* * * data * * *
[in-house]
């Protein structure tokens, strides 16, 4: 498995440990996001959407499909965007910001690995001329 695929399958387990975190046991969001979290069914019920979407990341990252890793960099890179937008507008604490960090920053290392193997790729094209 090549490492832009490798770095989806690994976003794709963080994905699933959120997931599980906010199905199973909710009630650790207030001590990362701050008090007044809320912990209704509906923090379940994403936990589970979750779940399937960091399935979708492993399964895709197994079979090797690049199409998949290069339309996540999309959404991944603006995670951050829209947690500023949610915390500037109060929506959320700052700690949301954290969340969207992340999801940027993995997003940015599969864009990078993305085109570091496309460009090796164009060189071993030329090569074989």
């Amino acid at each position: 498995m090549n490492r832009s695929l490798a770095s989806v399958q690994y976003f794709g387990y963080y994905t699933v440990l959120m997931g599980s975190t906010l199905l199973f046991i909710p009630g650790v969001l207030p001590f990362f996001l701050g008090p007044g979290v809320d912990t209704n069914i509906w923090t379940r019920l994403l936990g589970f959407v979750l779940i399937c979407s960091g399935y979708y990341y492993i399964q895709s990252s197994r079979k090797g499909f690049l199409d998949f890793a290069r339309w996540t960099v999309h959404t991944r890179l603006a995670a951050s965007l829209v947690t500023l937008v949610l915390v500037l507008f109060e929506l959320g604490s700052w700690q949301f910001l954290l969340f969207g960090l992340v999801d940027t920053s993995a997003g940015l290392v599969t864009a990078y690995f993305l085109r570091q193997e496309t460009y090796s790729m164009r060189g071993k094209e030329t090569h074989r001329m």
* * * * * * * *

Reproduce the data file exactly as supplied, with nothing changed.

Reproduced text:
[in-house]
């Protein structure tokens, strides 16, 4: 498995440990996001959407499909965007910001690995001329 695929399958387990975190046991969001979290069914019920979407990341990252890793960099890179937008507008604490960090920053290392193997790729094209 090549490492832009490798770095989806690994976003794709963080994905699933959120997931599980906010199905199973909710009630650790207030001590990362701050008090007044809320912990209704509906923090379940994403936990589970979750779940399937960091399935979708492993399964895709197994079979090797690049199409998949290069339309996540999309959404991944603006995670951050829209947690500023949610915390500037109060929506959320700052700690949301954290969340969207992340999801940027993995997003940015599969864009990078993305085109570091496309460009090796164009060189071993030329090569074989």
């Amino acid at each position: 498995m090549n490492r832009s695929l490798a770095s989806v399958q690994y976003f794709g387990y963080y994905t699933v440990l959120m997931g599980s975190t906010l199905l199973f046991i909710p009630g650790v969001l207030p001590f990362f996001l701050g008090p007044g979290v809320d912990t209704n069914i509906w923090t379940r019920l994403l936990g589970f959407v979750l779940i399937c979407s960091g399935y979708y990341y492993i399964q895709s990252s197994r079979k090797g499909f690049l199409d998949f890793a290069r339309w996540t960099v999309h959404t991944r890179l603006a995670a951050s965007l829209v947690t500023l937008v949610l915390v500037l507008f109060e929506l959320g604490s700052w700690q949301f910001l954290l969340f969207g960090l992340v999801d940027t920053s993995a997003g940015l290392v599969t864009a990078y690995f993305l085109r570091q193997e496309t460009y090796s790729m164009r060189g071993k094209e030329t090569h074989r001329m």